Do Carrots Go Bad?

Carrots have a longer shelf life compared to other vegetables, but just like any other veggie, carrots do go bad. And if you don’t take proper care of them, they will turn soft and soggy after only a few days of buying.

So maybe you’re used to buying only as many carrots as you need for the next few days, and wonder how to store them for an extended period. Or you’re not quite sure how long they retain freshness in storage.

Either way, this article is here to help. In it, we go through storage, shelf life, and going bad of carrots. We touch upon baby carrots and talk about what to do with cooked carrots.

If you’re interested in learning more about any of these topics, read on.

Carrots in hand
Carrots in hand

How to Store Carrots

First off, if you get your carrots from the farmer’s market, they’re probably dirty and come with the greens. Start by brushing them off and cutting off the greens (you do the same for beets and radishes). If you plan on using the greens, store them separately.

Now it’s time to put them into storage. And while the fridge is, by and large, the best place to store carrots, there are other options and some tricks you might find useful.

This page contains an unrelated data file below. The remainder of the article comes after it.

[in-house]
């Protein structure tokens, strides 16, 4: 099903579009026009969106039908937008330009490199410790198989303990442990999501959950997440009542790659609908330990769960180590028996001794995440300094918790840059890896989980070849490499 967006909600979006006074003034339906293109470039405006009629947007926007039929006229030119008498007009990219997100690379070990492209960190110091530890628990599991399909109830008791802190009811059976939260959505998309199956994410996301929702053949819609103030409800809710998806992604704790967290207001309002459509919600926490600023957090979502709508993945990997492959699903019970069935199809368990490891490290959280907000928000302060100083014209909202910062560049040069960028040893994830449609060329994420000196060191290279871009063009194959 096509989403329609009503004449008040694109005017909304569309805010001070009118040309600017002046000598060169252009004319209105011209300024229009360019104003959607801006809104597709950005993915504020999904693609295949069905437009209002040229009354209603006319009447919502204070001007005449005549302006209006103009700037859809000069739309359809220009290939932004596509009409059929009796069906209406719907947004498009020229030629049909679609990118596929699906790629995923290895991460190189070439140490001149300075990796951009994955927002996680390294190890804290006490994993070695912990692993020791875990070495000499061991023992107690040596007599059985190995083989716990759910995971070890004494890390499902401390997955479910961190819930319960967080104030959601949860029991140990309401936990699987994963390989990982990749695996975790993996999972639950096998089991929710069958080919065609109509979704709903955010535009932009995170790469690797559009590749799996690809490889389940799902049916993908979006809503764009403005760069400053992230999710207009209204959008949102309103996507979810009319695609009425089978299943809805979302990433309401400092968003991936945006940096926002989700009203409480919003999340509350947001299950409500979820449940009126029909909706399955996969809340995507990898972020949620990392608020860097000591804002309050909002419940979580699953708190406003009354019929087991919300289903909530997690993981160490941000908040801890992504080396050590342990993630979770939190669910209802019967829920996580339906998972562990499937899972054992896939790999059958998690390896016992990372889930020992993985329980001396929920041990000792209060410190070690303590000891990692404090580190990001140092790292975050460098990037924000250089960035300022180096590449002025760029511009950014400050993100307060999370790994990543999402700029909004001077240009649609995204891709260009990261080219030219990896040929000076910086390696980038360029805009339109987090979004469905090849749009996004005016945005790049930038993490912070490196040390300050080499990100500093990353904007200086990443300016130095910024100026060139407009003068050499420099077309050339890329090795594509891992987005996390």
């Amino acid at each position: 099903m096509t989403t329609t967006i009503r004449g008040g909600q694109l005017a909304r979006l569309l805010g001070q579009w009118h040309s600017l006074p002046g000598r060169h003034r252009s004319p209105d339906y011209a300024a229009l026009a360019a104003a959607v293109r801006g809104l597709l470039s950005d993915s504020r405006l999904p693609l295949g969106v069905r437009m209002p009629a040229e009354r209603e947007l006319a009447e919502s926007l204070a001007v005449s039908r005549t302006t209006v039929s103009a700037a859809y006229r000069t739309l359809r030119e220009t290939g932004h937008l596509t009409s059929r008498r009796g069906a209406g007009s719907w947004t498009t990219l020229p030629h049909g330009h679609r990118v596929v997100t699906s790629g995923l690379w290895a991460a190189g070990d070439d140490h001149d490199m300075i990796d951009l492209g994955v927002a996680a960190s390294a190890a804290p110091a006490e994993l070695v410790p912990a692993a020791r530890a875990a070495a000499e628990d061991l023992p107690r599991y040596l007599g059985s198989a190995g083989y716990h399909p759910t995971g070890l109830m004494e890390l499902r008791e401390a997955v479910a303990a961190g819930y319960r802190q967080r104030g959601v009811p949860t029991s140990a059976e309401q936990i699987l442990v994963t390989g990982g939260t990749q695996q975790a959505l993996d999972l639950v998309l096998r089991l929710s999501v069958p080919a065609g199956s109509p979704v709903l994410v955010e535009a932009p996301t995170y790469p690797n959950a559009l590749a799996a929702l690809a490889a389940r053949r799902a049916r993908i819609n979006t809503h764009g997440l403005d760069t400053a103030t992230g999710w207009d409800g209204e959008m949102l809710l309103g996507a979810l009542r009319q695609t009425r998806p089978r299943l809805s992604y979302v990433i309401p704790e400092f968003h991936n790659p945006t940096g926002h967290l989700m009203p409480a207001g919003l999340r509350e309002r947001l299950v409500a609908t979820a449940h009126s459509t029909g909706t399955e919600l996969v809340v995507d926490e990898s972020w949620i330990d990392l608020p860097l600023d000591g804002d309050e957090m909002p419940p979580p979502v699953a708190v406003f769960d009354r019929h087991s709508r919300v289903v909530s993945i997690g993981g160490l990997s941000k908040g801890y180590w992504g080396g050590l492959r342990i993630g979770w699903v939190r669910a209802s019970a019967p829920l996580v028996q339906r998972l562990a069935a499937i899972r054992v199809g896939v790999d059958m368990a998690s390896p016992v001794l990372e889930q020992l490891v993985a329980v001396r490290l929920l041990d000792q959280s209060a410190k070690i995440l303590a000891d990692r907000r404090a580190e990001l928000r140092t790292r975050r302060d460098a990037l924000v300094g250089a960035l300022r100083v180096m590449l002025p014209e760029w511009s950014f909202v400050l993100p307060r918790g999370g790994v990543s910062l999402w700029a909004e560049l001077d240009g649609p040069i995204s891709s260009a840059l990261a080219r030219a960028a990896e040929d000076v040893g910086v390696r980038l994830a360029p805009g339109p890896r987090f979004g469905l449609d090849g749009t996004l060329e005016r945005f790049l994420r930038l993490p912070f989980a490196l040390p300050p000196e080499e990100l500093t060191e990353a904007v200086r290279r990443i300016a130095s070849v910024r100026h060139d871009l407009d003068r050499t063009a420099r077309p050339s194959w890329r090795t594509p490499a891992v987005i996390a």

Tip

Remember to keep carrots separate from veggies and fruits that produce quite a lot of ethylene. Those are for example bananas, pears, or apples.

Let’s say you plan on using the carrots within a couple of days and refrigerator space comes at a premium.

If that’s the case, storing them in a cool pantry or cellar is quite alright. And even a cabinet in the kitchen can work for such a short period. It’s not an ideal setting, but the carrots don’t turn soft and mushy that fast at room temperature. Make sure the place is dry and away from sources of heat.

If you need to store carrots or baby carrots for longer than say 4 – 5 days, the fridge is definitely the way to go. Put the veggies in their plastic bag in the vegetable drawer and leave the top open for some ventilation. That’s all well and good, but you can still level up your game a bit.

Prep for cutting carrots
Prep for cutting carrots

Carrots, similarly to asparagus, thrive in a wet environment. So to score some bonus points, you can wrap the carrots in the bag in a wet paper towel.

But if you plan on keeping the carrots in the fridge for a month or even more, you need to bring out the big guns. And in case of storing carrots, it’s putting them in a container of water. Change the water every time it turns cloudy. That’s similar to what we do with asparagus, and it does the job.

When it comes to peeled and sliced carrots, you should refrigerate them in an airtight container. Same thing when it comes to cooked carrots.

Carrots on a cutting board
Carrots on a cutting board

Can You Freeze Carrots?

Carrots freeze fairly well.

First off, you shouldn’t freeze carrots raw. The texture and color will change, and it won’t resemble the fresh thing after thawing. So if you’d like to freeze carrots to grate them for a salad at a later term, that won’t work.